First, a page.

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[Bug 9424] Conformance checking of the syntax of <META http-equiv="content-language" content="*">

From: <bugzilla@jessica.w3.org>
Date: Wed, 14 Apr 2010 04:52:19 +0000
To: public-html-bugzilla@w3.org
Message-Id: <E1O1uaJ-0008IQ-8L@jessica.w3.org>
http://www.w3.org/Bugs/Public/show_bug.cgi?id=9424


Leif Halvard Silli <xn--mlform-iua@xn--mlform-iua.no> changed:

           What    |Removed                     |Added
----------------------------------------------------------------------------
             Status|RESOLVED                    |REOPENED
         Resolution|WONTFIX                     |




--- Comment #7 from Leif Halvard Silli <xn--mlform-iua@xn--mlform-iua.no>  2010-04-14 04:56:14 ---
(In reply to comment #6)

> Status: Rejected
> Change Description: no spec change
> Rationale:
   [...]
> Given that you've said that the proposed syntax does nothing in new browsers,
> the options are:

I have not said this. What it does in new browsers depends on the spec you are
writing. HTML5's doctype is based on how it works in legacy browsers, so this
kind of thinking is not a new thing.

> 1. Proposed syntax does something useful in legacy browsers, but does not in
> new browsers, and there's no better solution: we should change what the spec
> requires of new browsers, then change the authoring requirements to match what
> syntax does something useful in new browsers.

As you know, I have been requiring that new browsers should continute to handle
the empty content-lang the same way as they now does.  This is part of  almost
everything I say. I see nothign useful your solution for the empty
content-language meta. It only creates insecurity and inconsitensy. So, yes
this (1.) is the situation as I see it.

> 2. Proposed syntax does something useful in legacy browsers, but does not in
> new browsers, and there's a better solution: it shouldn't be conforming as it
> is a waste of time (it doesn't work in new browsers).

What is waste of time is the time you spend on forbidding me from making sure
the legacy browsers can live up to future browsers as much as possible.

There is a difference between useless and harmless. That something becomes
harmless in a future browser even if it si useful now, is of cours the
intetion.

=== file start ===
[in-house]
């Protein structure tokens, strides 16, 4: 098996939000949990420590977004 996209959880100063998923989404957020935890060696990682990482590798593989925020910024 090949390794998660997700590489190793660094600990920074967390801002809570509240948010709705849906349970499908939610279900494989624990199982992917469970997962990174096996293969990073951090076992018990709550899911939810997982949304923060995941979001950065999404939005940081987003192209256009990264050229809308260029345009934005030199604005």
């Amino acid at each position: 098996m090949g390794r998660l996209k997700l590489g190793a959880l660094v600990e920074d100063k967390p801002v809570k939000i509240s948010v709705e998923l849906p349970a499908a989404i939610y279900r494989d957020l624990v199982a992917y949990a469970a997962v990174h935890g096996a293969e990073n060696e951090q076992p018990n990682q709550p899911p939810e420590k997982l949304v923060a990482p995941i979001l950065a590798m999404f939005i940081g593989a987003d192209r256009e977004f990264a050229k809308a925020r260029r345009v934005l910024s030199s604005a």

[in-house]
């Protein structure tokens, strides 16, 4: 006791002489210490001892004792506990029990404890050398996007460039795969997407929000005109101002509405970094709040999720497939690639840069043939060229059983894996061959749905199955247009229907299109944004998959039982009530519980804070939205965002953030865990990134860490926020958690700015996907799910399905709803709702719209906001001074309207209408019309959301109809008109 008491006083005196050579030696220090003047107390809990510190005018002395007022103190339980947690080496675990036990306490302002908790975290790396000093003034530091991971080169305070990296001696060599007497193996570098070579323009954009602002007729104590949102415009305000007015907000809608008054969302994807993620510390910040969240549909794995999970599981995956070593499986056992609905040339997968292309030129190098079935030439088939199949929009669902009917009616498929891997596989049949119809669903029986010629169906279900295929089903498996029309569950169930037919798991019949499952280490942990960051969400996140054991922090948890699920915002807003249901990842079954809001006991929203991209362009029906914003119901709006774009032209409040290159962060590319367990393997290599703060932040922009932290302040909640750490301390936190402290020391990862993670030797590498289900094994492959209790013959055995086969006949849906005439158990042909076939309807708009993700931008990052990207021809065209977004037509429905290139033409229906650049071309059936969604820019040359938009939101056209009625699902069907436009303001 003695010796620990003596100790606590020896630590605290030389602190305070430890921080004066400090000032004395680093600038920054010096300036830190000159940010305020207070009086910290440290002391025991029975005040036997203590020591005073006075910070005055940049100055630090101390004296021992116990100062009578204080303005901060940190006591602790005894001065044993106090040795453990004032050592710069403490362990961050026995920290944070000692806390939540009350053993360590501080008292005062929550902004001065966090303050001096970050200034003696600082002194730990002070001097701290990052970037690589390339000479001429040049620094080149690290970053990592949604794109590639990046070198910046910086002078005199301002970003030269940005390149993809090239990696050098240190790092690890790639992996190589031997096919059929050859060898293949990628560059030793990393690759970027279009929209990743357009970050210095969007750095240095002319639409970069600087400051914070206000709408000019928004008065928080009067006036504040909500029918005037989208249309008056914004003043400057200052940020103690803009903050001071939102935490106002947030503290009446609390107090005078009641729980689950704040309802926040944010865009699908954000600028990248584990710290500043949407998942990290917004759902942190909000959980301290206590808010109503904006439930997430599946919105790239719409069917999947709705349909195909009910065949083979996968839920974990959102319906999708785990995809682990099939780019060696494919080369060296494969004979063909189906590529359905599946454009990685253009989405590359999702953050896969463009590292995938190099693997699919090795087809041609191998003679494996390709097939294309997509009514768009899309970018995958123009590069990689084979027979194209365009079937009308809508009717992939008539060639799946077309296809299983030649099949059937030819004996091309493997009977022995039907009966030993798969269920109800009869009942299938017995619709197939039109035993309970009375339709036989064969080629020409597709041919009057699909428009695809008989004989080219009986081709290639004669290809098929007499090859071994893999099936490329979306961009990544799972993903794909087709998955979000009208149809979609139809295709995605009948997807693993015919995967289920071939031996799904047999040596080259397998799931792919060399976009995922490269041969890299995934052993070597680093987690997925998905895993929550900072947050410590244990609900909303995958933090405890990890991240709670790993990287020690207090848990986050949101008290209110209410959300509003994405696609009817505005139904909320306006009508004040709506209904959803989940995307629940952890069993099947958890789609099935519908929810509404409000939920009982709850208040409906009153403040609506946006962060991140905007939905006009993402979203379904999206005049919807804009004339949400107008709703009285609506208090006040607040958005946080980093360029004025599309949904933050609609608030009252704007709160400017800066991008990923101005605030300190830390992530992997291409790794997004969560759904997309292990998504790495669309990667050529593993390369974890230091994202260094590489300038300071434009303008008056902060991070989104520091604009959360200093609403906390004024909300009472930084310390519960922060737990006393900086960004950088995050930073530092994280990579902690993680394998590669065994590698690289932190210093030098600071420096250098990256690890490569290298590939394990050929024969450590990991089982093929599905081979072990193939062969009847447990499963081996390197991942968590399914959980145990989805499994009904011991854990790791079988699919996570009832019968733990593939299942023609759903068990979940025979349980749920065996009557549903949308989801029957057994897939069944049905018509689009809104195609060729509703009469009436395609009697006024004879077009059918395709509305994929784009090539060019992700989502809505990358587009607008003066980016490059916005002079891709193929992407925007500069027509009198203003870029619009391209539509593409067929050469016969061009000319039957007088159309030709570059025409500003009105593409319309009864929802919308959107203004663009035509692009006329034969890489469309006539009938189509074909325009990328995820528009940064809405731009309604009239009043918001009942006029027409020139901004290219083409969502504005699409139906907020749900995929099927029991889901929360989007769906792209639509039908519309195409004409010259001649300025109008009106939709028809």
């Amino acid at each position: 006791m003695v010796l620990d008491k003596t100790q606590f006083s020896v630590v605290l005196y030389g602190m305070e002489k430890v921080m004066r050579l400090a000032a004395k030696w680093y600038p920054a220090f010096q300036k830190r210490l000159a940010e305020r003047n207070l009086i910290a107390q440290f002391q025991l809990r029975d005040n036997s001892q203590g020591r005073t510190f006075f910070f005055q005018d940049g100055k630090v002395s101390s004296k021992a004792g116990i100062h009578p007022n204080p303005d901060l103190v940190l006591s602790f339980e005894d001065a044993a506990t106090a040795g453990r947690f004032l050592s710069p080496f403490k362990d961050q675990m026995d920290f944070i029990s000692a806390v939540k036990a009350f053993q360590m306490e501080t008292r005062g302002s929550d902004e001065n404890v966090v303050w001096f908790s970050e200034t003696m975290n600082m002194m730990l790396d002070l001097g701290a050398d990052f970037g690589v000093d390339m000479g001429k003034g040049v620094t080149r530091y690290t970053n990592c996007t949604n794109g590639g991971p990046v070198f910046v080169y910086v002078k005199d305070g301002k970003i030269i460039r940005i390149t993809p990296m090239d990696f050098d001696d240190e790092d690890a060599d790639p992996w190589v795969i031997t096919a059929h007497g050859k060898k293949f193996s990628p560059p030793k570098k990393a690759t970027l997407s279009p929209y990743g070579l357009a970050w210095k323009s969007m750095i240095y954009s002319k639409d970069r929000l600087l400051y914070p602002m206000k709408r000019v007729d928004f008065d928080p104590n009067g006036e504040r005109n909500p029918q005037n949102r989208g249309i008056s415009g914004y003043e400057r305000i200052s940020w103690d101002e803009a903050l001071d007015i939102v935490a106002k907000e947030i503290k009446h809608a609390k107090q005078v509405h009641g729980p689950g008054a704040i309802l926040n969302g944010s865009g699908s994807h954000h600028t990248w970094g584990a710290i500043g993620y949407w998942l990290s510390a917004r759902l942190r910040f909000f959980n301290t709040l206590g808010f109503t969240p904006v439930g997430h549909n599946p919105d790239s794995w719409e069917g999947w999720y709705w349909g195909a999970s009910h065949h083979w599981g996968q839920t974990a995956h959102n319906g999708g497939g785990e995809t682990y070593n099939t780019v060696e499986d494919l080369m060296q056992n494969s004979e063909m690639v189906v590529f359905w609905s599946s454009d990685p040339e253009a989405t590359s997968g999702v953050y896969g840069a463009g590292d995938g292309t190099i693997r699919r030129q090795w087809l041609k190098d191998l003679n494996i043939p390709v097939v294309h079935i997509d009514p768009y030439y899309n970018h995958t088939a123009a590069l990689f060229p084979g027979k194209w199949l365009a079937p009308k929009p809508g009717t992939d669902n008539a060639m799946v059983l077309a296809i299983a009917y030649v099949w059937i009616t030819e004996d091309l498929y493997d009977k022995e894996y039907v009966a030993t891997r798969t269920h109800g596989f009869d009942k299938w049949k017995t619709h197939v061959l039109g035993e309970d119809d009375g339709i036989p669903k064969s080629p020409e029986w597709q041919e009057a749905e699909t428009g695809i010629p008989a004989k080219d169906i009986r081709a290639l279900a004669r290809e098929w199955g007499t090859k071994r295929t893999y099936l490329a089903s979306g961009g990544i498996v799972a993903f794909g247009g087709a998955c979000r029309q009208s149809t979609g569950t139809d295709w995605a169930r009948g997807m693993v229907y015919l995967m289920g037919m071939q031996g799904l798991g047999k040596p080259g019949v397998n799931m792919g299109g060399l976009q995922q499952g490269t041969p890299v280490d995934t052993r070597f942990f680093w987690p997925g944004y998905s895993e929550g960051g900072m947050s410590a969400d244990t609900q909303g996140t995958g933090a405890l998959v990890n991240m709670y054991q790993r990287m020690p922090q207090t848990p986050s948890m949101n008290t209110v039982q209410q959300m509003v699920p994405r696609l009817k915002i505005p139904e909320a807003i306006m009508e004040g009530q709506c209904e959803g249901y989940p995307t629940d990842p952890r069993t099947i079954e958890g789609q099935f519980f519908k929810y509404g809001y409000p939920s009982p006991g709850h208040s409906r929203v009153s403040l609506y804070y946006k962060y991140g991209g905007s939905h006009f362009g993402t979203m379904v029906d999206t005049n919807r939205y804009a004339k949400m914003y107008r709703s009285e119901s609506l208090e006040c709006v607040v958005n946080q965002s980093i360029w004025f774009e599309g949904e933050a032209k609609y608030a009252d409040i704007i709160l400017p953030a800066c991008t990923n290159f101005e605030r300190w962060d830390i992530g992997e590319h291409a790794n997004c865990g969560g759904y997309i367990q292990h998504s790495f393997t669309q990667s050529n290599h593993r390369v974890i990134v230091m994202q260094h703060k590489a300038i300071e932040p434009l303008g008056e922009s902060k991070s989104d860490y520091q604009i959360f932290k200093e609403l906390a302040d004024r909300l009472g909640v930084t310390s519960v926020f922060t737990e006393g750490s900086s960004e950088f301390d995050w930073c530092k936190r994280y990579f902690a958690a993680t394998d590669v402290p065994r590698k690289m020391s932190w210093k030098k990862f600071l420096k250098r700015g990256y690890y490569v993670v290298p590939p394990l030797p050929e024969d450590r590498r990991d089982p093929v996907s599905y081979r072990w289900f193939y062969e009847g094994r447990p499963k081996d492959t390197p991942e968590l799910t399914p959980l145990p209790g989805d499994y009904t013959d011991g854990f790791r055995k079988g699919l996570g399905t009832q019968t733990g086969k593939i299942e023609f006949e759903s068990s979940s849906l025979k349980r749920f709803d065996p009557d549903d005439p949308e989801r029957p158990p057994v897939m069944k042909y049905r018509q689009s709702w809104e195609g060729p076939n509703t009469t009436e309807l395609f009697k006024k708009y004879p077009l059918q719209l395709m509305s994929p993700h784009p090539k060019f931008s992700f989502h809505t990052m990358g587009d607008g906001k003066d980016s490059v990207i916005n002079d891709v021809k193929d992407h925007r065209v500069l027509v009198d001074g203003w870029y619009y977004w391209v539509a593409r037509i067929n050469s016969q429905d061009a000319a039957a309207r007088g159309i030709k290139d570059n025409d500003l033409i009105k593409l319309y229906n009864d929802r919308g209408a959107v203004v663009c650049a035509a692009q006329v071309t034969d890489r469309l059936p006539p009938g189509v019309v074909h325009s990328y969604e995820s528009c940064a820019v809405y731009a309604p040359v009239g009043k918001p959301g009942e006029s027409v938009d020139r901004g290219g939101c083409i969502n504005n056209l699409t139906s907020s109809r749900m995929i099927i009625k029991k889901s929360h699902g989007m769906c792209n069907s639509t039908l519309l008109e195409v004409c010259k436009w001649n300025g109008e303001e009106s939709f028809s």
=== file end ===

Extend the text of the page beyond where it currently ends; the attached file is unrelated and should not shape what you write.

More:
I don't really understand wherein the improvement in your solution is. Instead
I see trouble, because you do not allow me to take my measures to be compatible
here and now.

> 3. Proposed syntax does something that is not useful in legacy browsers, and
> does nothing in new browsers: it shouldn't be conforming as it is a waste of
> time (it's not useful).

Indeeed. Ouch.

> As far as I can tell, the content-language pragma does nothing you can't do
> with lang="", and so case #1 doesn't apply. Therefore one of #2 or #3 applies,
> and we shouldn't make it conforming.

Clearly, wer are not at 3. :-) Then we must be at 1. or 2. Or both 1 and 2.

Content-language pragma does one thing which you can't do with lang="": It puts
a border between the document and the HTTP header. This is not something that
lang="" can do. HTTP-equiv is unique in that it has effect on the entire
document, whereas lang="" only works on the element and its children. Of
course, if you place @lang in <html>, then you should be covered.  That @lang,
in a conforming browsers, can override what content-language says, is of course
how it should be. But they are still different things.

In fact, I don't understandd this buisnes with "does not do something that lang
cannot do". Is it your view that we should nto use HTTP content-language
either? It is precisely because I want to be able to use the HTTP
content-language header for its real purpose that I want to avoid that such 
choice affects the document in anyway. The HTTP header should be canceled with
the HTTP-equive content-language elemnt. That is pretty logical.

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Received on Wednesday, 14 April 2010 04:56:16 GMT

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